Tag - You’re Delicious!
Some of you may have already noticed in the right column of this blog a little box that says DEL.ICIO.US LINKS. A couple people have already emailed me saying how cool this is, but I would guess that for every one teacher who thinks this, there are probably another 50 or 100 teachers scratching their heads, having no idea what we’re talking about. So let’s take a look at the wonderful world of del.icio.us.
First, though, I want you to take a look at your Web browser. Chances are, at the top of your browser window, there’s probably a menu titled “Bookmarks” or “Links” that you use for saving all of your favorite websites. The latest research suggests that there are approximately one gazillion websites out there (source: Wikipedia), and four out of five doctors will tell you that no one in their right minds should ever try to memorize the Web addresses for even one-tenth of that amount. So that’s why the Web demigods invented bookmarking: it’s a nice, simple way to keep a list of your favorite websites handy for whenever you use your computer.
But bookmarking with your Web browser has its limitations. For one thing, you’re saving your bookmarks only on your computer. If you’re using a desktop PC in your classroom, that means you can’t bring your bookmark collection with you when you go home or elsewhere; it also means you can’t share your favorite bookmarks with your colleagues very easily. Meanwhile, categorizing bookmarks has its limitations. Sure, you can organize them into neat little folders for each class you teach, but it’s not like you can tag them with relevant keywords or jot down some notes about each website very easily.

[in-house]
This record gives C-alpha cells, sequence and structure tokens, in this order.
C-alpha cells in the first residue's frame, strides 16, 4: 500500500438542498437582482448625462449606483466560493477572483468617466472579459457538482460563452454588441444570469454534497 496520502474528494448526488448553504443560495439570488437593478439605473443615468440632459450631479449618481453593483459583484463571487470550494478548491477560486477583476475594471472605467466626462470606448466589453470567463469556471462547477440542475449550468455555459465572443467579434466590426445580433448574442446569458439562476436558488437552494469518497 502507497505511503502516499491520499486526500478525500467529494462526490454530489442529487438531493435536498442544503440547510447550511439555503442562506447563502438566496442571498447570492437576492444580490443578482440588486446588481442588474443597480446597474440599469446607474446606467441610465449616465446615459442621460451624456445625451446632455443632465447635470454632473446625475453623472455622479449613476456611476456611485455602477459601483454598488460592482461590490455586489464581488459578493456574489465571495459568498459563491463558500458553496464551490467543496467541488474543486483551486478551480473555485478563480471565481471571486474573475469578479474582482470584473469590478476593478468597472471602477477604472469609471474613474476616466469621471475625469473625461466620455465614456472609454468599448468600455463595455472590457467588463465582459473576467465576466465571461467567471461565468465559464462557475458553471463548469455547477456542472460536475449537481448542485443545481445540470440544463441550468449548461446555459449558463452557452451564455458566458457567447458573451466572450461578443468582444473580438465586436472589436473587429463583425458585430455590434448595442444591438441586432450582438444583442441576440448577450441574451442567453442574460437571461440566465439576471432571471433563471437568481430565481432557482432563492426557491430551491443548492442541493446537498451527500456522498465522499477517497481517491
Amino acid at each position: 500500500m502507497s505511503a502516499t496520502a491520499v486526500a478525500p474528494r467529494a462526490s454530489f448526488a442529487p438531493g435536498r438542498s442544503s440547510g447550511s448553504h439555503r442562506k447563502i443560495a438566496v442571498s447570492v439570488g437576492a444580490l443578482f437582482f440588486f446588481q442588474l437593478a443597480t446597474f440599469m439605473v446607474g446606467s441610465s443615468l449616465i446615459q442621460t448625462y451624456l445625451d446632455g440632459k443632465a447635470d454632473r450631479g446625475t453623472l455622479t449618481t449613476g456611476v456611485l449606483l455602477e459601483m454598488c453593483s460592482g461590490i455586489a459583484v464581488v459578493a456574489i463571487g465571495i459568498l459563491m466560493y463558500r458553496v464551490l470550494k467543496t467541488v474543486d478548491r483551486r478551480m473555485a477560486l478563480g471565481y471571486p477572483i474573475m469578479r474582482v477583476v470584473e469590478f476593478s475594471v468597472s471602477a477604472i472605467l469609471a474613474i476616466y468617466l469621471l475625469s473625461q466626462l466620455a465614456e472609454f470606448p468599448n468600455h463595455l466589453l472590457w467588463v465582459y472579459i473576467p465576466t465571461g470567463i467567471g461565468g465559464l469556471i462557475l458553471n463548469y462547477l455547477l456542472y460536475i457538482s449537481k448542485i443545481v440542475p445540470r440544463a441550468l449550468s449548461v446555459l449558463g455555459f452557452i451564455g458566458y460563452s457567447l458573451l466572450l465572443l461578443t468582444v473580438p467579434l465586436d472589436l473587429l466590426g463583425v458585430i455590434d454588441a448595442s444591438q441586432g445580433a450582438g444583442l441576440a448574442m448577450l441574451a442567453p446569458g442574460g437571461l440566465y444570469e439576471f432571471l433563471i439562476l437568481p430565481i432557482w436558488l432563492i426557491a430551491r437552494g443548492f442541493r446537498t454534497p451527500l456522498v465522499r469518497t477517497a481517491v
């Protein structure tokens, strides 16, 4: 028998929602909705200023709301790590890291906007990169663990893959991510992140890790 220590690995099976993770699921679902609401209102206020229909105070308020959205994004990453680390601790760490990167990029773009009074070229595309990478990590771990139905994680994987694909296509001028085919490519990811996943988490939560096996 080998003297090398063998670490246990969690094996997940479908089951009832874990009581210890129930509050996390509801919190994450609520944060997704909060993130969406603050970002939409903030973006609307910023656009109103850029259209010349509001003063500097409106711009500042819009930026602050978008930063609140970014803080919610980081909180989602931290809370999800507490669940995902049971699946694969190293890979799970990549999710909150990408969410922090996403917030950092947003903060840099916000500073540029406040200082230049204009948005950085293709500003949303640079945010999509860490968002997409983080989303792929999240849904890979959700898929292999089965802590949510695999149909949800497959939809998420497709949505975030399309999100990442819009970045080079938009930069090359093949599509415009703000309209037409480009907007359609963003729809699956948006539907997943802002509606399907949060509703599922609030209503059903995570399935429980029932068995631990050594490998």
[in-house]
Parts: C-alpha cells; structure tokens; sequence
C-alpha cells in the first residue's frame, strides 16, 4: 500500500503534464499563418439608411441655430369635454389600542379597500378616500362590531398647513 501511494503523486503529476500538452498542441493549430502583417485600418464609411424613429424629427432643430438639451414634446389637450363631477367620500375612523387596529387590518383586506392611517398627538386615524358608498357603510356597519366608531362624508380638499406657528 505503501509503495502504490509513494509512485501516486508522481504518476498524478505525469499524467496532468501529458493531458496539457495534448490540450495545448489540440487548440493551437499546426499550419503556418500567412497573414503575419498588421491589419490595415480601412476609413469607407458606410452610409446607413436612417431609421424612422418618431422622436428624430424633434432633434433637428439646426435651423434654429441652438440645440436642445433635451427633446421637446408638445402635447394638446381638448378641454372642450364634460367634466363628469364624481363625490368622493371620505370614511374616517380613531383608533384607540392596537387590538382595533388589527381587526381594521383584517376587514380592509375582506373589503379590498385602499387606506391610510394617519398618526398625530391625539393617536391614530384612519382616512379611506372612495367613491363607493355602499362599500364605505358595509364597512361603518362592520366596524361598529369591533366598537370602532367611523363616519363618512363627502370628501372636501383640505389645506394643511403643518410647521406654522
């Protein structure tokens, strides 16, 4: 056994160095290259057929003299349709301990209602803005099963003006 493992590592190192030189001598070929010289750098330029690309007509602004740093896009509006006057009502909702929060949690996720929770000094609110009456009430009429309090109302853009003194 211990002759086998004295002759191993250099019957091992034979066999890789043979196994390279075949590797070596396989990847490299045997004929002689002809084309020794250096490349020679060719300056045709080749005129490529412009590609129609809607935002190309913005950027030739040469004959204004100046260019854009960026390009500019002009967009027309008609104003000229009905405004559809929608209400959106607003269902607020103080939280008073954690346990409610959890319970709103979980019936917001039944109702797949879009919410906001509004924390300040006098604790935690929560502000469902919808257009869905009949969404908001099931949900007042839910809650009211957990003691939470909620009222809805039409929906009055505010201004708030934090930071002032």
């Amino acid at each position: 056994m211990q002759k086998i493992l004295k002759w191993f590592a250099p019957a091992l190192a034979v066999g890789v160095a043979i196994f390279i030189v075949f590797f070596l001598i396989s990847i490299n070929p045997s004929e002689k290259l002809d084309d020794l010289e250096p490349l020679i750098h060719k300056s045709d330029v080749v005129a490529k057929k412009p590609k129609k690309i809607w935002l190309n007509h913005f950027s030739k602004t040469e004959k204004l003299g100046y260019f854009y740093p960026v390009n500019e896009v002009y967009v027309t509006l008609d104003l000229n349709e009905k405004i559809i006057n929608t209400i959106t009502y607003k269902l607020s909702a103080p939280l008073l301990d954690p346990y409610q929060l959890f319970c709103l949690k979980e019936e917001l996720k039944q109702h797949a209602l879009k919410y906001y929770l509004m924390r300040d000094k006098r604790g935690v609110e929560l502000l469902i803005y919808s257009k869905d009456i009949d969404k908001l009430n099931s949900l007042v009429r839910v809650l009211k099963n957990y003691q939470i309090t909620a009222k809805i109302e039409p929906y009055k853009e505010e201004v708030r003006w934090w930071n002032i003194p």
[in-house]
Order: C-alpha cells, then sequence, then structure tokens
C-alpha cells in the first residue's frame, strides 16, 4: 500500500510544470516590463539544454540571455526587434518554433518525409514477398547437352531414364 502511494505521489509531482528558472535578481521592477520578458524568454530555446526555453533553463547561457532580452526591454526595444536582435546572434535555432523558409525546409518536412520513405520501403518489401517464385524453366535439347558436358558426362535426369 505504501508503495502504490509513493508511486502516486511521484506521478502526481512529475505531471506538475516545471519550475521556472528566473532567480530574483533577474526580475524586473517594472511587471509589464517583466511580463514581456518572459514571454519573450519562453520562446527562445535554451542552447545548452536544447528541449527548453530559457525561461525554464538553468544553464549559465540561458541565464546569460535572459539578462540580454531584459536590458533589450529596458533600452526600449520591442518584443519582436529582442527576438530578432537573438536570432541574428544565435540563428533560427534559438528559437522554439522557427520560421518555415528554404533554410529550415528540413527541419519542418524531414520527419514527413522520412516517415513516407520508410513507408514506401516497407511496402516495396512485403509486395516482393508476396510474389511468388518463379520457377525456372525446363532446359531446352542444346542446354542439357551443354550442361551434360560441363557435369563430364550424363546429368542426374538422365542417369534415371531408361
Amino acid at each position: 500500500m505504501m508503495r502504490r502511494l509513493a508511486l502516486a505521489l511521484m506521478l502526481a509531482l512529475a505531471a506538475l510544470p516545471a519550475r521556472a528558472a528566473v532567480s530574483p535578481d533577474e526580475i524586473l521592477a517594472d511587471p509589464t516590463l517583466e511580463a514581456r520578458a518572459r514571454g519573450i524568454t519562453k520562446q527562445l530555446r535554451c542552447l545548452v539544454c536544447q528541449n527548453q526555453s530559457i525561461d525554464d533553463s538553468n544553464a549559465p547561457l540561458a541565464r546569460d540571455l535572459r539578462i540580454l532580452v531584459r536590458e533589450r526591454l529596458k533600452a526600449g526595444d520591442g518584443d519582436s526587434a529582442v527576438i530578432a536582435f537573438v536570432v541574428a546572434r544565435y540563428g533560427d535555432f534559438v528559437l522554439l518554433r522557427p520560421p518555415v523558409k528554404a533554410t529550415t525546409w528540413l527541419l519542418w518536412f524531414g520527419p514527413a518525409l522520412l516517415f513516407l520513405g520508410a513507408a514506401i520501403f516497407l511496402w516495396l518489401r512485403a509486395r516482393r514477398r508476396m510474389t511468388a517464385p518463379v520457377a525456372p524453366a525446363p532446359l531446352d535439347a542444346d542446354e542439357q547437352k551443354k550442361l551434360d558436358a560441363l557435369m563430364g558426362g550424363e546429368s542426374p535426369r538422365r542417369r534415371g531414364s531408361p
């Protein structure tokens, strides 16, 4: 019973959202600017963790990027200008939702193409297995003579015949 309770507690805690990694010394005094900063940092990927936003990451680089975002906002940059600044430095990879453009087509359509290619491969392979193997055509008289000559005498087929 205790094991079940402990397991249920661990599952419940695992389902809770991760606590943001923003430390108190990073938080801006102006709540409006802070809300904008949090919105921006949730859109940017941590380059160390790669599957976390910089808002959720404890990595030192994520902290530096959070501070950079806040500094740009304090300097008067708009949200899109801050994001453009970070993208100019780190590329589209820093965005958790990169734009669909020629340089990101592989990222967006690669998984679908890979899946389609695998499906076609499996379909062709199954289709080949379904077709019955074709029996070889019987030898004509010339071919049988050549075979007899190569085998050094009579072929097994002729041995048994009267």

That’s where del.icio.us comes in. del.icio.us (yes, it’s pronounced “delicious,” and written in lower case) is a community bookmarking tool. By “community,” I mean the entire online community - everyone with Internet access. del.icio.us allows you to share your bookmarks with the entire world, accessible from any online computer. This means that you could get on an airplane today, travel 36 hours to some small cybercafe in rural Indonesia (or perhaps more realistically, the computer lab down the hall), and access your list of favorite websites instantly. Portable bookmarks. If that’s all del.icio.us was, I’d give its creator a medal. But it gets better.
Once you’ve signed up for a free del.icio.us account, they’ll supply you with what’s called a “bookmarklet” - it’s a kind of Web link you install in the toolbar of your Web browser. (And if you use the open source Firefox browser, this bookmarklet is already embedded in the Web browser’s toolbar.) This allows you to add new websites to your del.icio.us collection. You just go about your business on the Web until you find a website you want to visit again, then click the bookmarklet on your Web browser. del.icio.us will then automatically open a window that lets you write any notes you want to save about the website, as well as “tag” it with keywords.